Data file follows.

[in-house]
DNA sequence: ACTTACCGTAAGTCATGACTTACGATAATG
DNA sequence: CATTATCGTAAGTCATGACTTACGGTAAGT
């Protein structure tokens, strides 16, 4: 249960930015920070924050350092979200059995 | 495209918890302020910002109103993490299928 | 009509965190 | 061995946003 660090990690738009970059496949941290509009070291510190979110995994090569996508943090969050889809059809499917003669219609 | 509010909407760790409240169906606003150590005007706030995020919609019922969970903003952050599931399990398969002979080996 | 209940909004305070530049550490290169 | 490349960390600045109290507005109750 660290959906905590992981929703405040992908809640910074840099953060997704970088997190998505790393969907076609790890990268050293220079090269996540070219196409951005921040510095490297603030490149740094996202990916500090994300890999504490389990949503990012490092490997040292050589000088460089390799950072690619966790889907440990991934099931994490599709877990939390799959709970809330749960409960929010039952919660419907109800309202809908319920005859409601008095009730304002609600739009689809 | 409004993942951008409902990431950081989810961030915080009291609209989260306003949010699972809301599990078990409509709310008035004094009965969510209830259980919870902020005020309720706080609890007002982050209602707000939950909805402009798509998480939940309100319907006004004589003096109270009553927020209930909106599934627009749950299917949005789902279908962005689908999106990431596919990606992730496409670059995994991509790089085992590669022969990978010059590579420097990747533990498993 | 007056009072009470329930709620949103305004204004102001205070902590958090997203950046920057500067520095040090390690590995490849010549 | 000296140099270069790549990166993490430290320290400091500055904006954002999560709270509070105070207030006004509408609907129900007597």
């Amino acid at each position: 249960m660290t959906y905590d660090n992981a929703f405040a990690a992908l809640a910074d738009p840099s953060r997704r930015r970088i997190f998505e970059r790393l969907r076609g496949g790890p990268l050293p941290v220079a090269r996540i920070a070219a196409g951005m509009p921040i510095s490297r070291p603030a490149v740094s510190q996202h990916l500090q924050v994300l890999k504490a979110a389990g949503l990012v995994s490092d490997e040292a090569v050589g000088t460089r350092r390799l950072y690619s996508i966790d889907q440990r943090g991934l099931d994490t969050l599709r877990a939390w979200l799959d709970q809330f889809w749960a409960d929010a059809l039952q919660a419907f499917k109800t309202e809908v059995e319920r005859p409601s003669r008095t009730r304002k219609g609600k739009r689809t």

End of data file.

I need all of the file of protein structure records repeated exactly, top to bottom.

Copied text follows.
[in-house]
DNA sequence: ACTTACCGTAAGTCATGACTTACGATAATG
DNA sequence: CATTATCGTAAGTCATGACTTACGGTAAGT
């Protein structure tokens, strides 16, 4: 249960930015920070924050350092979200059995 | 495209918890302020910002109103993490299928 | 009509965190 | 061995946003 660090990690738009970059496949941290509009070291510190979110995994090569996508943090969050889809059809499917003669219609 | 509010909407760790409240169906606003150590005007706030995020919609019922969970903003952050599931399990398969002979080996 | 209940909004305070530049550490290169 | 490349960390600045109290507005109750 660290959906905590992981929703405040992908809640910074840099953060997704970088997190998505790393969907076609790890990268050293220079090269996540070219196409951005921040510095490297603030490149740094996202990916500090994300890999504490389990949503990012490092490997040292050589000088460089390799950072690619966790889907440990991934099931994490599709877990939390799959709970809330749960409960929010039952919660419907109800309202809908319920005859409601008095009730304002609600739009689809 | 409004993942951008409902990431950081989810961030915080009291609209989260306003949010699972809301599990078990409509709310008035004094009965969510209830259980919870902020005020309720706080609890007002982050209602707000939950909805402009798509998480939940309100319907006004004589003096109270009553927020209930909106599934627009749950299917949005789902279908962005689908999106990431596919990606992730496409670059995994991509790089085992590669022969990978010059590579420097990747533990498993 | 007056009072009470329930709620949103305004204004102001205070902590958090997203950046920057500067520095040090390690590995490849010549 | 000296140099270069790549990166993490430290320290400091500055904006954002999560709270509070105070207030006004509408609907129900007597």
């Amino acid at each position: 249960m660290t959906y905590d660090n992981a929703f405040a990690a992908l809640a910074d738009p840099s953060r997704r930015r970088i997190f998505e970059r790393l969907r076609g496949g790890p990268l050293p941290v220079a090269r996540i920070a070219a196409g951005m509009p921040i510095s490297r070291p603030a490149v740094s510190q996202h990916l500090q924050v994300l890999k504490a979110a389990g949503l990012v995994s490092d490997e040292a090569v050589g000088t460089r350092r390799l950072y690619s996508i966790d889907q440990r943090g991934l099931d994490t969050l599709r877990a939390w979200l799959d709970q809330f889809w749960a409960d929010a059809l039952q919660a419907f499917k109800t309202e809908v059995e319920r005859p409601s003669r008095t009730r304002k219609g609600k739009r689809t």